For President Obama’s campaign, the best offense is a good defense.
On Saturday, the incumbent's team launched an ad that takes on the question once flubbed on TV by three allies in one day: the question of whether Americans are better off now than they were four years ago. It's running in seven battleground states.
The spot uses news reports, studies and graphs to show progress on jobs since "the worst financial collapse since the Great Depression." It also says opponent Mitt Romney would, among other things, raise middle-class taxes (Romney says he won't) and roll back new regulations on "the banks that cratered the economy."
The Saturday ad came a day after the campaign unveiled another new ad that directly rebuts a Romney spot released only a day earlier. The 30-second TV ad, airing in the nine battleground states, mocks the Republican’s suggestion that he would “get tough on China” after a private career marked by sending jobs overseas. (Notably, it doesn’t mention his own record on China.)
Obama’s response seems to violate an old political maxim: If you’re explaining, you’re losing. Rather than opening up a new attack on the GOP presidential nominee, Obama is using valuable time and ad dollars to defend himself.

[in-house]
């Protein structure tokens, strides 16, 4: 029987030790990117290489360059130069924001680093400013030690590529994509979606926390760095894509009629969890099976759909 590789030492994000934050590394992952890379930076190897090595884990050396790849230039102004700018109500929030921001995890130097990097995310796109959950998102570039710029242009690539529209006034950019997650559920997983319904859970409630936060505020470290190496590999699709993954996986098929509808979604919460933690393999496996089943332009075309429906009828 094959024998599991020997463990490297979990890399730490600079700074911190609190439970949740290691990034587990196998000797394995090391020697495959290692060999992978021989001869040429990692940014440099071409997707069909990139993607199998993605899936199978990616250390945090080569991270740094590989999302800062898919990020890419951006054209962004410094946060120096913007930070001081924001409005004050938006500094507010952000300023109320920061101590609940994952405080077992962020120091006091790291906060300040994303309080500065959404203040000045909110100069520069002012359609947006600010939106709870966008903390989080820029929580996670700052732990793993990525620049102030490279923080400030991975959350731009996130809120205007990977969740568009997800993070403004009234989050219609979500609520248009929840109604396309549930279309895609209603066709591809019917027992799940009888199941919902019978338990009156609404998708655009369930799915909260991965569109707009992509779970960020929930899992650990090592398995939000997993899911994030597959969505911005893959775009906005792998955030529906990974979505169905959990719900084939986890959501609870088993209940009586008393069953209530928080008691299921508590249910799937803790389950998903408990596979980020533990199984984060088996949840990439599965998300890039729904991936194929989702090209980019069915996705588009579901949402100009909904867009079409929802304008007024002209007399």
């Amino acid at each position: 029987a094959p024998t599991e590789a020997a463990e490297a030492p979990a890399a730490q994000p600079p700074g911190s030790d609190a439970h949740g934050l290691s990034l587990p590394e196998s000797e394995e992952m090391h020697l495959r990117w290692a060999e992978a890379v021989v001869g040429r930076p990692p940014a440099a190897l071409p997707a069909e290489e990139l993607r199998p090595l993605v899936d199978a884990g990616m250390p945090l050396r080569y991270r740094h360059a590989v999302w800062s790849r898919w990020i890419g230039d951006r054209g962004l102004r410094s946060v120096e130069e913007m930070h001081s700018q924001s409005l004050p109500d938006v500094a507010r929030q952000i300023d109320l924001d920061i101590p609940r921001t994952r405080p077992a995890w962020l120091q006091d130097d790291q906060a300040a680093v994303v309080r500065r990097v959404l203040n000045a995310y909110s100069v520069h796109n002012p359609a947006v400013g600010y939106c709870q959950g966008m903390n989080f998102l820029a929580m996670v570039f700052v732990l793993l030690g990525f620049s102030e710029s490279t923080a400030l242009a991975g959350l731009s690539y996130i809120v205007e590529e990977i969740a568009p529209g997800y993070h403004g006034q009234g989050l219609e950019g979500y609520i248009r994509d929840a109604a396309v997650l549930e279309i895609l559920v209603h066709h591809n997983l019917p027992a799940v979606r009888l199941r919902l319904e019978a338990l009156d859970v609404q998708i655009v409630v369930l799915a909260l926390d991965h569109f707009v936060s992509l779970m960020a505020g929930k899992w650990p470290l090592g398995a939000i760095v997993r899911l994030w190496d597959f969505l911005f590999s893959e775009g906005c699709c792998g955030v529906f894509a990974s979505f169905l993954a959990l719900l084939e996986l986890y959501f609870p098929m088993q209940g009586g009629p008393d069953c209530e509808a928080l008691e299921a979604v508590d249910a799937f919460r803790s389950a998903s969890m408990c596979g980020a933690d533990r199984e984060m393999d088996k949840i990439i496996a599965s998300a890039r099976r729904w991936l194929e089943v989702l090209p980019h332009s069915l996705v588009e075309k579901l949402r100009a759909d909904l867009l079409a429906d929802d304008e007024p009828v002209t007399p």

But time and time again in this race, his campaign has responded directly to Romney attacks. His first ad of the presidential campaign, in fact, was a rebuttal to an outside group attack on government loans to the failed solar company Solyndra.
Other instances in which the Obama campaign responded:
- The campaign in April aired an ad on domestic oil production in response to a spot from the American Energy Alliance.
- In June, the campaign played defense on China, criticizing a Romney ad in which he said he would “stand up to China.” Although not word-for-word, the ad is essentially the same spot the Obama campaign revealed on Friday.
- And in August, the Democrats’ team responded directly to the Romney campaign's suggestion that Obama had “gutted” welfare reform.
Responding to a rival’s ads isn’t unusual for a campaign, but the Obama campaign’s pattern in this race is unusually aggressive. And it seems to indicate a concern, on issues such as welfare reform or ethics, that the attacks could fester if left unchecked.
Campaigns always prefer to play offense. Defense, nevertheless, is still critical.